Obama abandons another country to its fate
Obama is abandoning Ukraine to its fate. Just as he has with so many others.
A psychological explanation for Russia's behavior in Ukraine.
A joke is making the rounds among Vladimir Putin’s opponents in Moscow: His two main accomplishments as Russia's president are Yuri Gagarin’s trip to space and Russia’s victory in World War II. This biting bit of sarcasm, which takes a swing at Putin's populist rhetoric, actually gets at something much deeper. It reflects Putin’s vision of the country’s development as well as the style in which he communicates with his citizens and the international community. And yet, though people in Russia understand him, those in the West do not.
Does the Kremlin view Kiev’s judiciousness and restraint as acquiescence to Putin’s aggression?
Any shred of heroism was lost at Putin's press farce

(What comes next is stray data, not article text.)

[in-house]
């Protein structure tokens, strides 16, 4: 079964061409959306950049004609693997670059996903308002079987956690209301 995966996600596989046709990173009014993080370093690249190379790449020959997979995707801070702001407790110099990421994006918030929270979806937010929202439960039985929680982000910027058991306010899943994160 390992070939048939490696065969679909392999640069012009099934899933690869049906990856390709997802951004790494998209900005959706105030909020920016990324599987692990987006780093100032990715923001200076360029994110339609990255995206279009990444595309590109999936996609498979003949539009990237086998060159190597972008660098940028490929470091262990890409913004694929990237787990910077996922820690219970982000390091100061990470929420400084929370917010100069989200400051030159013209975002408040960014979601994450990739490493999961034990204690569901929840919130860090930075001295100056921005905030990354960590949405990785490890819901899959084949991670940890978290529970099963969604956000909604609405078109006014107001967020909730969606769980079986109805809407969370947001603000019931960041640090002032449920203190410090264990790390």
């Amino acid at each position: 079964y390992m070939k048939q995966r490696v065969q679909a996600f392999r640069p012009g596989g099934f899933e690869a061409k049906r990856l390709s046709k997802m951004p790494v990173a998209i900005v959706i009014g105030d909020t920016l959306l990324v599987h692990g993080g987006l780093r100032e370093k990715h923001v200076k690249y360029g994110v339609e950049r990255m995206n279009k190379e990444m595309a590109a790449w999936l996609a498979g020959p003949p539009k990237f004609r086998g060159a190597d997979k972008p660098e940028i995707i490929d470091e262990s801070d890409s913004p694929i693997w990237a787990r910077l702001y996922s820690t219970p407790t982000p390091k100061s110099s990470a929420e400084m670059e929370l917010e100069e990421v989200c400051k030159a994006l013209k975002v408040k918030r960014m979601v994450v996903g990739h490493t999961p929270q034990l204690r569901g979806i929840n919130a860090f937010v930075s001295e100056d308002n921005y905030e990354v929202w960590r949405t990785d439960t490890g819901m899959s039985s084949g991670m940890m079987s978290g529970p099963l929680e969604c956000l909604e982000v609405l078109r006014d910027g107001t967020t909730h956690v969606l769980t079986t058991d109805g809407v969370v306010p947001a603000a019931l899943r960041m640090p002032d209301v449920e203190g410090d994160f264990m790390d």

Edward Snowden is not a whistleblower, or a hero. He is a man who helps dictators make propaganda to embarrass his own country.
With Vladimir Putin annexing Crimea, inciting violence in Eastern Ukraine, and threatening his neighbor with a massive military buildup, an oft-repeated refrain has reemerged in Western academia: It’s our fault for expanding NATO.
It is the propaganda of the postwar period, much more than the experience of the war itself, that counts in the memory of Ukrainian politics of today—and that will affect the country's fate.
Vladimir Putin should be given credit for strengthening Ukraine’s national identity—the very existence of which he has so persistently denied.
Everything you need to know about the Ukraine crisis today.
Getting to the truth about Ukraine is not easy, but one thing is clear: Do not watch Russian television if you want some semblance of it.